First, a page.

Closing A&E at 24 hospitals ‘will hit the rest,’ warns London Assembly

Closing emergency departments at 24 hospitals across London would have a “devastating impact” on remaining A&E facilities including the huge Royal London and the Newham General.

The number of patients using the three A&E units in east London run by the Barts & The London NHS Trust is likely to go up by as much as 41 per cent if the closures went ahead, according to research by the GLA.

The closures will stretch resources at all remaining A&E units, London Assembly budget chairman John Biggs warns.

“There is growing concern among health professionals that they’ll find it difficult maintaining the quality of care if these closures go through,” he said. “Patients will need to travel to hospitals outside their areas which will have an unprecedented impact on accident and emergency care in east London.

“We face being caught in a pincer of fewer A&Es and a shrunken ambulance service.”


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The numbers of people living in Newham General’s catchment area will rise by 14 per cent and in the Royal London’s catchment area by five per cent, he points out. But it will increase at Whipps Cross by nearly a-quarter.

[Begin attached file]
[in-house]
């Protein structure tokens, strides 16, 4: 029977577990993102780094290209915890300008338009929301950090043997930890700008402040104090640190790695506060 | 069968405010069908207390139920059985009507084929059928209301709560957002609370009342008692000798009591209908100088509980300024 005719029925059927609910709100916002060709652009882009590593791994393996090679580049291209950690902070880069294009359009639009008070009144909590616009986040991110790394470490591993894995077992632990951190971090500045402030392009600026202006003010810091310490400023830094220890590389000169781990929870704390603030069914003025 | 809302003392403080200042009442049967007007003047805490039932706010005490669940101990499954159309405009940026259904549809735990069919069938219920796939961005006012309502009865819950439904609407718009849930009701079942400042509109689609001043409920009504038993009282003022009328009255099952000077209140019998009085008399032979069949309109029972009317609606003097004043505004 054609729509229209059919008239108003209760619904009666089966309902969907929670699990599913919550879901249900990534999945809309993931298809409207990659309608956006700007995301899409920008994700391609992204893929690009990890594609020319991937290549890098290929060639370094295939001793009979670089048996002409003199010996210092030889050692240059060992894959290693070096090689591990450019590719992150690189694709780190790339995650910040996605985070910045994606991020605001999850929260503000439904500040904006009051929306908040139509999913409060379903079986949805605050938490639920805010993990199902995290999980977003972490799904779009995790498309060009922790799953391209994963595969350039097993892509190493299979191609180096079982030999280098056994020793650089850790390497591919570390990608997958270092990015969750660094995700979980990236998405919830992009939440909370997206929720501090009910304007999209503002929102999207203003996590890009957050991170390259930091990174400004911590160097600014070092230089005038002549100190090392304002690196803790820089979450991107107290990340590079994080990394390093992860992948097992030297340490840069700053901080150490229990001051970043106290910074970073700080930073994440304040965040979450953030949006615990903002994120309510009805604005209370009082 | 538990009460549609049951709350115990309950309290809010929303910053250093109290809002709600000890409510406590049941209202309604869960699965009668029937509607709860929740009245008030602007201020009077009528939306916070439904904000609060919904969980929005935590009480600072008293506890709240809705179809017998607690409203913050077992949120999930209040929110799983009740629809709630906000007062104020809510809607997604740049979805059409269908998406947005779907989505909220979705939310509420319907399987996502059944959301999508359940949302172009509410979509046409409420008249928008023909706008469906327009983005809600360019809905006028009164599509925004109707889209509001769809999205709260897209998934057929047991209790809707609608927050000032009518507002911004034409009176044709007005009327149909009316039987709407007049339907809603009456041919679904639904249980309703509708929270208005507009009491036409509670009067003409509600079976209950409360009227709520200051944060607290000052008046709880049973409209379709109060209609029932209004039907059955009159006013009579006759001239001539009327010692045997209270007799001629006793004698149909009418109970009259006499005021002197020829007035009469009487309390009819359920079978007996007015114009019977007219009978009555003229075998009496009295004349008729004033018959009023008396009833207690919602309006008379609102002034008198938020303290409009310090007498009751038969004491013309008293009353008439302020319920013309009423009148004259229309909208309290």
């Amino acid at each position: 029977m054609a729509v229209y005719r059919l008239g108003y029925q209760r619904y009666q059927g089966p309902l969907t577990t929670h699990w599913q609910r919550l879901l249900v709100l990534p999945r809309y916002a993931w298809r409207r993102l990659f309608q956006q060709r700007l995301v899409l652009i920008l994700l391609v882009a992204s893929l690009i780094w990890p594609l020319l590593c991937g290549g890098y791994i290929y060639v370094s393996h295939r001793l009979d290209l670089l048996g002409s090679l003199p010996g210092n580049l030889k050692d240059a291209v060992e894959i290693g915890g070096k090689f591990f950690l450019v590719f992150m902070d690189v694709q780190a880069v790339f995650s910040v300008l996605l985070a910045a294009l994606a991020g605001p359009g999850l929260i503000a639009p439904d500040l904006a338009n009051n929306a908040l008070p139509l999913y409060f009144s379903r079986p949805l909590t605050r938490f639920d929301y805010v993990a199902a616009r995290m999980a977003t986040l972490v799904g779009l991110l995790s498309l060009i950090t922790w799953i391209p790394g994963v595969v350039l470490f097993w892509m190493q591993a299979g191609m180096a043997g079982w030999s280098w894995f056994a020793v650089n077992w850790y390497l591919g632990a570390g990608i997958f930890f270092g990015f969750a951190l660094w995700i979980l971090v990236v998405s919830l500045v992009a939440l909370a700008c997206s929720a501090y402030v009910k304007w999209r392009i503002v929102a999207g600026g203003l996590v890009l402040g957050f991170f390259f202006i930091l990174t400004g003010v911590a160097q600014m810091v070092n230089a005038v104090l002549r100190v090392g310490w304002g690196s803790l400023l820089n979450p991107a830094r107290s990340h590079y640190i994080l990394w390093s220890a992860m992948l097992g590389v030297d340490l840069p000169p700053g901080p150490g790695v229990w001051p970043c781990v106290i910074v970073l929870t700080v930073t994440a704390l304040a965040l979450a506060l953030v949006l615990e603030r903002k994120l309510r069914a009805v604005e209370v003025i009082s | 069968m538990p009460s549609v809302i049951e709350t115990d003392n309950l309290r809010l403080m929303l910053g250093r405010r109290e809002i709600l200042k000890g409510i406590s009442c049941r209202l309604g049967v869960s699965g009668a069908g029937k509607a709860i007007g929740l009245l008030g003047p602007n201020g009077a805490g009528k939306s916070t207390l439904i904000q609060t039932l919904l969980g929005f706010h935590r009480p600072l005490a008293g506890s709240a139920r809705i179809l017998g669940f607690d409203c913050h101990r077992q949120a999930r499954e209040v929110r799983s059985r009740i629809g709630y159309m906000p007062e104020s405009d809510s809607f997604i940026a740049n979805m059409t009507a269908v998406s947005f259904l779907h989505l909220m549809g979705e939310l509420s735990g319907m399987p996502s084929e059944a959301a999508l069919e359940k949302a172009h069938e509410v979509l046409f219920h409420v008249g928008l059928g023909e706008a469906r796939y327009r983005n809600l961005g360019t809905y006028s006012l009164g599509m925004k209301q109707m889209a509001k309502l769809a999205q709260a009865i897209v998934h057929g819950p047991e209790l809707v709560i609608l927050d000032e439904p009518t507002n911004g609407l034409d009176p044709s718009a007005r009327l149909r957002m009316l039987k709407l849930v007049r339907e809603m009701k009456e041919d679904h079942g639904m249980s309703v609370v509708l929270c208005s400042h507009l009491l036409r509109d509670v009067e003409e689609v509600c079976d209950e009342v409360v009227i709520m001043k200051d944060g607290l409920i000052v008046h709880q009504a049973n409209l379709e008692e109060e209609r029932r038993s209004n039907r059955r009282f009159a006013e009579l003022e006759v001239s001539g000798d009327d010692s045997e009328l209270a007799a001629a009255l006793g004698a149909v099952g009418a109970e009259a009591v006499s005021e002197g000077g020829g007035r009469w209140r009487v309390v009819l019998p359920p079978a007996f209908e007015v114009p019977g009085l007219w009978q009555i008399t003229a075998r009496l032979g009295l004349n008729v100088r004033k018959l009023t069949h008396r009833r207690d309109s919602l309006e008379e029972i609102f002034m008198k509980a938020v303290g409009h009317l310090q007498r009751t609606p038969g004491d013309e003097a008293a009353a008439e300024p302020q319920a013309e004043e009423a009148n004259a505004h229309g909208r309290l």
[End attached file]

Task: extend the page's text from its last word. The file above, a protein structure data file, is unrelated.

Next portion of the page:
Newham General already handles an average of 328 accidents and emergencies every day, totalling more than 120,000 in 12 months. A bigger catchment area could add another 15,000 a year without expanding medical resources to cope with it, researchers believe.

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The Royal London handles 196,000 casualties a year, which would add another 8,000.

Whipps Cross A&E treated nearly 103,000 in 2012, which could see another 25,000 on top.

The proposed shake-up of A&E coverage across London comes when the Ambulance service is to lose �53 million by 2015—a cut of almost a fifth. This will lead to 890 job losses including 560 frontline emergency staff, it is estimated.

NHS London is already having to make savings of around �1bn and is committed to further �600m in the coming financial year from April.

But the effects on east London are not as severe as at hospitals elsewhere. The number of patients could more than double at St Mary’s A&E in Paddington, increase by 85 per cent at Chelsea & Westminster, 41 per cent at Queen’s in Romford and 32 per cent in Queen Elizabeth’s in Woolwich.

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